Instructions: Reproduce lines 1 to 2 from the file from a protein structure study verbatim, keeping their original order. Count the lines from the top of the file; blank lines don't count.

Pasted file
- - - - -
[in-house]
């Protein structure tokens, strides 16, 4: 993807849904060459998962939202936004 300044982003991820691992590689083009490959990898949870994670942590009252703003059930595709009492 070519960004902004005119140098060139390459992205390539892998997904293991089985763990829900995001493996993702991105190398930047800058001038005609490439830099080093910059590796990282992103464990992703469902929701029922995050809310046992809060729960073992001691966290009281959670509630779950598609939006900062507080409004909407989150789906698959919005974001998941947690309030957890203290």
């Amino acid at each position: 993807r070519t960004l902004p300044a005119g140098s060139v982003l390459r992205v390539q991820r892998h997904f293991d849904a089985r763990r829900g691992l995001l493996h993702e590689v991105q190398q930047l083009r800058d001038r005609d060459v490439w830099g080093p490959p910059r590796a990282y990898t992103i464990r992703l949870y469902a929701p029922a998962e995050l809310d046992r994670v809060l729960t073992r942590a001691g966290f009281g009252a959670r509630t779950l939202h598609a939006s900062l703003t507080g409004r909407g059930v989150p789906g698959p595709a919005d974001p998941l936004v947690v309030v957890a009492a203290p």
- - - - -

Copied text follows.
[in-house]
């Protein structure tokens, strides 16, 4: 993807849904060459998962939202936004 300044982003991820691992590689083009490959990898949870994670942590009252703003059930595709009492 070519960004902004005119140098060139390459992205390539892998997904293991089985763990829900995001493996993702991105190398930047800058001038005609490439830099080093910059590796990282992103464990992703469902929701029922995050809310046992809060729960073992001691966290009281959670509630779950598609939006900062507080409004909407989150789906698959919005974001998941947690309030957890203290």